Cultural appropriation is the scariest costume

Commentary by MakDarrow

When it comes to choosing a Halloween costume there are many different options and genres. Yet many continue to appropriate cultures, devalue societal issues and disregard past trauma as well. It is important to note the difference between appreciation versus appropriation to create and contribute to a more welcoming and inclusive society.

Dressing as Princess Tiana, Moana, and Black Panther are all commonly debated costumes when discussing the disparities amidst appropriation and appreciation due to their racial backgrounds and rich culture. Miss Devin Owens, the Director of Diversity and Inclusion, defines appropriation as “taking one aspect of a culture that is not your own and using it for your own personal interest.” One of the most common cases of appropriation is changing one’s skin color or racial appearance. Most commonly used practices of this racist act are brownface and blackface. First used by white performers to mock people of color (POC) on minstrel shows, the act of painting one’s face to depict a different race was an issue when it was first used 200 years ago and still is now. Not only does blackface dehumanize and characterize POC, but by using it one is reinforcing its degrading and long standing racist legacy. 

Further examples of appropriation are copying cultural tattoos or markings, and wearing culturally significant clothing or accessories without understanding the meaning or significance in that culture. In contrast, “appreciation is when someone seeks to understand and learn about another culture in an effort to broaden their perspective and connect with others cross-culturally,” Owens said. Appreciation can also be interacting with active members in said culture to achieve a better insight. While the difference among appreciation and appropriation has a small gray area, it is crucial to recognizing why certain “costumes” are wrong.

So, what are these “costumes’’ that are frequently being abused for the benefit of others? As previously stated, dressing as any racial or cultural group such as Egyptian, any Indigenous tribe, African, Indian, Mexican, Hispanic, Asian and so on, not only makes a character of human beings but also devalues their history and cultural significance. “Many costumes that fall under the appropriation category depict cultures as a monolith — erasing the diversity and vibrancy of individuals who belong to that particular culture. It can also uphold harmful stereotypes or biases that people may have about the respective culture,” Owens said.

Illustration by Mak Darrow. (Artist statement for contest purposes: Mak created this illustration with the PicsArt app on her iPad. She then made it grayscale in photoshop for the printed page and used the color version for the web edition.)

For example, the “sexy native” costume. Consisting of feathers, small portions of clothing that depict animal hide, and tribal beading, this costume can be found at nearly every Halloween store. This costume makes a joke out of the long history of sexual abuse against Native Americans in the U.S., while ignoring the fact that Indigenous women and girls are still among the most vulnerable members of society. This issue not only lies with “sexy native costumes” but all costumes that claim to portray Native Americans. It is wrong, whether it’s culturally significant headdresses, facial paint, braids, leather skirts, or whatever else.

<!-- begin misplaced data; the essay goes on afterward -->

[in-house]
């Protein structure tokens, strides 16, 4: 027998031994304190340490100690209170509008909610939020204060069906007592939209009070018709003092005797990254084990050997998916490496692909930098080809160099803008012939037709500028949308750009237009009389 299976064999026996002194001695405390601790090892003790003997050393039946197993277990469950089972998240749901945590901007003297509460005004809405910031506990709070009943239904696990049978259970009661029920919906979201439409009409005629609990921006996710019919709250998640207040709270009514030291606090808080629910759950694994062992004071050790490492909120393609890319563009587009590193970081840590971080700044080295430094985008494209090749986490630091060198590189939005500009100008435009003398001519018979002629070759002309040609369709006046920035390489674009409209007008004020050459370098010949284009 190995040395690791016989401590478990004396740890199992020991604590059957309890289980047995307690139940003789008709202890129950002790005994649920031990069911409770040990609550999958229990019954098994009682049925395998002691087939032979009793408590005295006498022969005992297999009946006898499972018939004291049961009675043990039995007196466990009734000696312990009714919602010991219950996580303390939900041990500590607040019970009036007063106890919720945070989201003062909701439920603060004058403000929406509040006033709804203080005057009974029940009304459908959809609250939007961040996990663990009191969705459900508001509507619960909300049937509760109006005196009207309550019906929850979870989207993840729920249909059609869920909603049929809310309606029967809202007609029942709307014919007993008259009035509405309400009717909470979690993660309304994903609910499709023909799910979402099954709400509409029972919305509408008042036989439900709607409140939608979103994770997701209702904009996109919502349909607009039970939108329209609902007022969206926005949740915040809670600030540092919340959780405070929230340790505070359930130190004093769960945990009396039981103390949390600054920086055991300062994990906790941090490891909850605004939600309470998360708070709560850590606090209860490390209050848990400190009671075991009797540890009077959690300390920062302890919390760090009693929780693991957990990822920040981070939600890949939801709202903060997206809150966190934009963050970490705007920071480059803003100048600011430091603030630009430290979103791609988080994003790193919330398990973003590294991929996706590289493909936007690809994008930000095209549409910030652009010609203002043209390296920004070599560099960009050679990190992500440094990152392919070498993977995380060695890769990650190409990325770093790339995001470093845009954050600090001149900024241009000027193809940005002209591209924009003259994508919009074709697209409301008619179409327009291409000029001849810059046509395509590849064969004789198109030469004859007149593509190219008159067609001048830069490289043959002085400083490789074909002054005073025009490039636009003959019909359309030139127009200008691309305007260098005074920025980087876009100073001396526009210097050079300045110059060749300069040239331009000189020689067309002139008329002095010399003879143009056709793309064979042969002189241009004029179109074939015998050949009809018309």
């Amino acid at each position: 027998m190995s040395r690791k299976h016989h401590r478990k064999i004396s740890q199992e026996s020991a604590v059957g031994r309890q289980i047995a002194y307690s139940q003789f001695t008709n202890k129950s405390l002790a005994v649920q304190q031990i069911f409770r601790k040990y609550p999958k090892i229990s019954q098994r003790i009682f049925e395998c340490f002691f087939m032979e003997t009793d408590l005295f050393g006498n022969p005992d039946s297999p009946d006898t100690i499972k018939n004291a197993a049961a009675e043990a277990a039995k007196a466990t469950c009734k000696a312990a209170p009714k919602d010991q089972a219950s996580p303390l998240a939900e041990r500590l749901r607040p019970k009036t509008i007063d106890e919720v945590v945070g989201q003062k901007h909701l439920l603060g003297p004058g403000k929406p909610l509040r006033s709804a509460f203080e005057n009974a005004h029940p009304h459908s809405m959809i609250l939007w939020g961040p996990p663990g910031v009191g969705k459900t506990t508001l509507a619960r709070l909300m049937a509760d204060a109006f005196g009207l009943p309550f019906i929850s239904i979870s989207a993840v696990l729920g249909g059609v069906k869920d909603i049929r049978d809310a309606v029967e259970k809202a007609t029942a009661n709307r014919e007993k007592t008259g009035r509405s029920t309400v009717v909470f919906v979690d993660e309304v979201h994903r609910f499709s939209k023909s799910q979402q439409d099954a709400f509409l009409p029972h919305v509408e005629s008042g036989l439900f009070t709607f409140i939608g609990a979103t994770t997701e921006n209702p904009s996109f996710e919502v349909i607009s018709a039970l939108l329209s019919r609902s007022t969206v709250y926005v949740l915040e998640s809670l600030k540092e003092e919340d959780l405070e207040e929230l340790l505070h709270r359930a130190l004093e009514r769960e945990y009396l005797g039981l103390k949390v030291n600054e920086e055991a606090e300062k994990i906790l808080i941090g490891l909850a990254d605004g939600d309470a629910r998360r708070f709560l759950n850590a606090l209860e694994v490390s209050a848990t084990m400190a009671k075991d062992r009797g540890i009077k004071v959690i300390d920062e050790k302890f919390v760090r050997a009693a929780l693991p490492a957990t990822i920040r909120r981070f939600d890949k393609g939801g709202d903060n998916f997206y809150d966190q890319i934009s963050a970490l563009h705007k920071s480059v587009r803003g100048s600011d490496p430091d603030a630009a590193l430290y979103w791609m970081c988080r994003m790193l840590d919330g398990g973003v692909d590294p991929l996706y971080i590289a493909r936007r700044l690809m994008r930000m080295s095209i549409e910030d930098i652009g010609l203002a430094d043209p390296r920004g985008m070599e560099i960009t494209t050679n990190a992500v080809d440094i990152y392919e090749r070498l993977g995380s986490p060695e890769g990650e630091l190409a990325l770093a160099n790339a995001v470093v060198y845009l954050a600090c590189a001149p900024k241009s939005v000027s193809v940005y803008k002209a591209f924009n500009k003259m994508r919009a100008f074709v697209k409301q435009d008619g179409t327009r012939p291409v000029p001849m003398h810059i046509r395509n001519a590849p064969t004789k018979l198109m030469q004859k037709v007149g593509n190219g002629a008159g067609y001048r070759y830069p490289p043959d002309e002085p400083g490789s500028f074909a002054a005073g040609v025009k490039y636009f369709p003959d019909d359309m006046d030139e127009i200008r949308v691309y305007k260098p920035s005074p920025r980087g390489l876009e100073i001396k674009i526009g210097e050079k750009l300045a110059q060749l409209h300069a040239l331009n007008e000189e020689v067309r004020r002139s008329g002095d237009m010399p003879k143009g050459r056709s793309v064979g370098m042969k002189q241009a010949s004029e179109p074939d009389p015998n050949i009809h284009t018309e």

Another commonly abused costume are those surrounding Dia de los Muertos, a holiday celebrated mostly across Latin America to celebrate life and death, and costumes based on exaggerated versions of Mexican stereotypes. Ponchos, maracas, fake mustaches, and sombreros are not an appropriate depiction of the Mexican community. “What you’re wearing has meaning to it and our culture isn’t a costume. Being Mexican isn’t a costume,” senior Alyson Tule Martinez said. Enforcing racial pigeonholes, unfairly thinking of or describing someone or something as belonging to a particular group, is offensive. “Cultures come with a huge history and background and it took a lot for Hispanics/Latinos to get where they are now,” Tule Martinez said.  It is for this reason that it is also inappropriate to dress in a costume that depicts stereotyped Egyptian persons, geishas, and “bollywood” with Bindi costumes that attempt to represent Hindu culture and women. A final representation of cultural appropriation in costumes, is the “hula dancer” costume. This costume that mimics Polynesian performers, omits the value of their culture and overlooks that it was once illegal for the Polynesian community to practice anything associated with their culture. 

Not every costume that is inappropriate is deemed so due to its cultural significance. For instance, dressing as any depiction of a mental institution patient is highly insensitive. With nearly 1 in 5 American adults having a mental illness, this “costume” pushes false agendas about those with mental illnesses. It not only dehumanizes them but also disregards the struggles that are faced daily — much like “hobo” costumes that aim to depict unhoused people. 

Another costume that is a definite no go, is a “fat suit.” “Fat suits” invalidate plus size individuals for their image and turn their appearance into a joke. The topic of others’ weight is a subject used in comedy all too often and by “dressing up” as plus size individuals one further pushes these shaming tactics. 

This Halloween, like any other, it is important to really think about costumes before choosing to dress up. 

While Halloween is full of spooks and scares, it is ignorance that is truly the most horrifying.

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